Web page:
I said that the first thing you notice is the bottom bar but on a second though I think it is the new clock and weather widget which I find hideous. 'Clock and Weather' is a landmark of HTC immediately recognized and copied by many other manufacturers and it was a really bad idea to change it. However, it is a matter of taste and you may like it. This widget is available in three modes: 4x2, 4x1 'Clock and Weather and 4x2 'Clock and Friendstream'. The smaller size seems more appropriate as it is as informative as the bigger ones and saves a lot of space on the desktop.

The Contacts widget is no longer available in the 4x3 size – another downer for me as I favored this size.

Swiping now works for third party widgets that support this feature (e.g. Plume).

Lock Screen

Any icons placed on the bottom bar are duplicated on the lock screen. I don't like this feature and I would much rather prefer to use different shortcuts on the lock screen.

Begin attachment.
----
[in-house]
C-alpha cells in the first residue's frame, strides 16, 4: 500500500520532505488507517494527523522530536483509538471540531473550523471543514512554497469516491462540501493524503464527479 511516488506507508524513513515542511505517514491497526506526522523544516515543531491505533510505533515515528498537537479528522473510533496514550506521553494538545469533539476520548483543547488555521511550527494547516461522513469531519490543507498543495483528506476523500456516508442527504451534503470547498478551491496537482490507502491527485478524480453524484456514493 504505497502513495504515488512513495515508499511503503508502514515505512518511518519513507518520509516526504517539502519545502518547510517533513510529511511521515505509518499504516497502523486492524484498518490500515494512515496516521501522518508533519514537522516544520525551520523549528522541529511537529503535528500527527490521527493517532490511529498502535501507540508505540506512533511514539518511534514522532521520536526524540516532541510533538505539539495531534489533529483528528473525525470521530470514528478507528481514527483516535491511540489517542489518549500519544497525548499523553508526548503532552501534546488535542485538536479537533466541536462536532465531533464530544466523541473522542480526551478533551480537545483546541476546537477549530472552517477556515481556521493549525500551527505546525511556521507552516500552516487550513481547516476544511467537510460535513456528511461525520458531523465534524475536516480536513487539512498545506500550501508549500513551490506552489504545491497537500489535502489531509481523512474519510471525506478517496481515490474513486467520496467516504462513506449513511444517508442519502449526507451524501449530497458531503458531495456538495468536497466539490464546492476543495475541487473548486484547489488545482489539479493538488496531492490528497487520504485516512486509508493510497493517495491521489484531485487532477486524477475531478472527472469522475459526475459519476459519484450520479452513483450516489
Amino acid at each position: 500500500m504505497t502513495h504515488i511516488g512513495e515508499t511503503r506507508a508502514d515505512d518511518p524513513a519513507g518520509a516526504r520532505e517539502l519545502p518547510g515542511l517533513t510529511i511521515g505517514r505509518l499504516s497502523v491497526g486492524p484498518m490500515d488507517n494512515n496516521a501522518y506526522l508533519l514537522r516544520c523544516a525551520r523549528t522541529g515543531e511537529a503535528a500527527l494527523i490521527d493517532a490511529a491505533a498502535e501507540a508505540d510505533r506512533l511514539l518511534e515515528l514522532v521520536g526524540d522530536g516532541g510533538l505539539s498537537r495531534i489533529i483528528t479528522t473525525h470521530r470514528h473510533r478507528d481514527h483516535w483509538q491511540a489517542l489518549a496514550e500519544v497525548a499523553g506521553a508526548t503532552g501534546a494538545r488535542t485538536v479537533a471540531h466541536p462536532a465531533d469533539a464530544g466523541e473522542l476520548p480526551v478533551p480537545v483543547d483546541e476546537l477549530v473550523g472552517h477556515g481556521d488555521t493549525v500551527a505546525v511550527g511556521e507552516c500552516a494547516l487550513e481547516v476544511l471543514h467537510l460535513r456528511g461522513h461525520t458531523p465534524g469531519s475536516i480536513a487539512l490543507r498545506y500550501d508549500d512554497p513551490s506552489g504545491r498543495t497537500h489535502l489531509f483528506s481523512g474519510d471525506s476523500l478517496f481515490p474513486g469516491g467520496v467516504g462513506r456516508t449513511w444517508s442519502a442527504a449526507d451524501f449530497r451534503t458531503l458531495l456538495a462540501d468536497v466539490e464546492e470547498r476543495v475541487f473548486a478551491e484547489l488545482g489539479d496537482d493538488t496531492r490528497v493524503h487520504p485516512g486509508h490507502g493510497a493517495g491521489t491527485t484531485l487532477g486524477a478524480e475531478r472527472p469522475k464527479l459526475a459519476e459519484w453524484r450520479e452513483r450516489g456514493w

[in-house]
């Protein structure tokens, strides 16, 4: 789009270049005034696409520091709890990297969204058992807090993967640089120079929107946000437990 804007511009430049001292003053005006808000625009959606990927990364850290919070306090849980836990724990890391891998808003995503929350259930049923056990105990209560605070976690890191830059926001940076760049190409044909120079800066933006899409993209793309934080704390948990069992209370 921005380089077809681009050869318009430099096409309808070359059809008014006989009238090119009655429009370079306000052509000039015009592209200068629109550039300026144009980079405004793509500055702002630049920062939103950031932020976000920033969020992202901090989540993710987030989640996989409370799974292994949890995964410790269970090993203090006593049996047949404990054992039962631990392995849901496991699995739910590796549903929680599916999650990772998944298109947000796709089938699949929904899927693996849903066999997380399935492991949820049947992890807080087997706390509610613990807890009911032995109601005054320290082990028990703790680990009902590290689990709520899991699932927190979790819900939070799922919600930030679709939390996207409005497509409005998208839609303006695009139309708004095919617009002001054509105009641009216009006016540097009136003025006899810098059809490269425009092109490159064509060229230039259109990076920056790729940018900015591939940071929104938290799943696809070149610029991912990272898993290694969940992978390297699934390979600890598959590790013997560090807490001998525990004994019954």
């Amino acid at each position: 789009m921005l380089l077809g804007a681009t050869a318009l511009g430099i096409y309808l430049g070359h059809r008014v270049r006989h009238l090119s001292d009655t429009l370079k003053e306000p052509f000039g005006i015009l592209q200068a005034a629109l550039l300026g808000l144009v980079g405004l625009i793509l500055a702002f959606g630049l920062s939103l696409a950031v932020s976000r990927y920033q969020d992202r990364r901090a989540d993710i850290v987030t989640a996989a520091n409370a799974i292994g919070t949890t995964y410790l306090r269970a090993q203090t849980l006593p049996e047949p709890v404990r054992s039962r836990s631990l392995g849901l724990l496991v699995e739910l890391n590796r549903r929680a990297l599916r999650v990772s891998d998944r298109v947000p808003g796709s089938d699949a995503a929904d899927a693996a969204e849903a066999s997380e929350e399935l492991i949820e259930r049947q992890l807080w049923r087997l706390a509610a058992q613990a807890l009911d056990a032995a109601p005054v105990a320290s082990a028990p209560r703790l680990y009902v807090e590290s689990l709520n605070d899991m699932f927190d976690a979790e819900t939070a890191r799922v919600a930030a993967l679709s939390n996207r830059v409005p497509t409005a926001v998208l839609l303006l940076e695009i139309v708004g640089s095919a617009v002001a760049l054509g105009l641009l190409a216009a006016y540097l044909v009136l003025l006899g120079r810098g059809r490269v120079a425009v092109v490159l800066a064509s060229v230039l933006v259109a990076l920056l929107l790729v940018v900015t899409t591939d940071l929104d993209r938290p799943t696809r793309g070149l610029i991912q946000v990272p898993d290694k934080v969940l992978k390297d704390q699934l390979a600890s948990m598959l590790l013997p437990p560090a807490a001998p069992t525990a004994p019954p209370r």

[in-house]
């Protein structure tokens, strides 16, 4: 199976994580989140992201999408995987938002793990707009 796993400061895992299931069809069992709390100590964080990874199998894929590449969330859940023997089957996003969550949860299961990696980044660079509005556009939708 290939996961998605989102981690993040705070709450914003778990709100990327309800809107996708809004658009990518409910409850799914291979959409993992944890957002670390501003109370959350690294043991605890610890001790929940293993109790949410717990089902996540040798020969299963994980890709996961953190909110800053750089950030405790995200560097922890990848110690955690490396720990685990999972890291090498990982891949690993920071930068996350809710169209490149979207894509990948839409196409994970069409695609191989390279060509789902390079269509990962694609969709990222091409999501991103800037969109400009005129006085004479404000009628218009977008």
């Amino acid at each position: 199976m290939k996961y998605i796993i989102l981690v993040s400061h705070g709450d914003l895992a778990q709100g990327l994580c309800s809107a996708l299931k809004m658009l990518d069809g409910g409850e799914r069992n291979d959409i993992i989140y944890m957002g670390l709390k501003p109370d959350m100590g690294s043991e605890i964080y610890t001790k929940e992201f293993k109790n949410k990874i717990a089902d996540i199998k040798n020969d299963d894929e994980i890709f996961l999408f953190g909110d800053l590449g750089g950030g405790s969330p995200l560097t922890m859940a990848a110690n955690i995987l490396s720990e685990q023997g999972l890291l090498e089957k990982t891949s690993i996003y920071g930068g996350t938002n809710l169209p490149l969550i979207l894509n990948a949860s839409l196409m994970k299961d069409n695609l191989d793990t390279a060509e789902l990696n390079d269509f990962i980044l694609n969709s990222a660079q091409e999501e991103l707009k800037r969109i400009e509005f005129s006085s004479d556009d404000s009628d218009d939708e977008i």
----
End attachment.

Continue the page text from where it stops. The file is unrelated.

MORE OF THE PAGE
There are now two new lock screens: 'Contacts' and 'Important'. The Contacts lock screen displays a matrix of selected contacts. You can call a contact by dragging his icon into the circle. Unfortunately, I couldn't get the Important lock screen to work but I know it displays calendar events, tasks, new mail, missed calls and SMS. Also, the system tray is now accessible from the lock screen.

Phone, Contacts and Messages

These three apps are now all gray. The phone app now has four tabs: phone, Contacts, Groups and Missed Calls. You can remove or rearrange the tabs. The transition between the tabs is accompanied by a very nice animation. I would also like to see a gesture control feature to switch between tabs.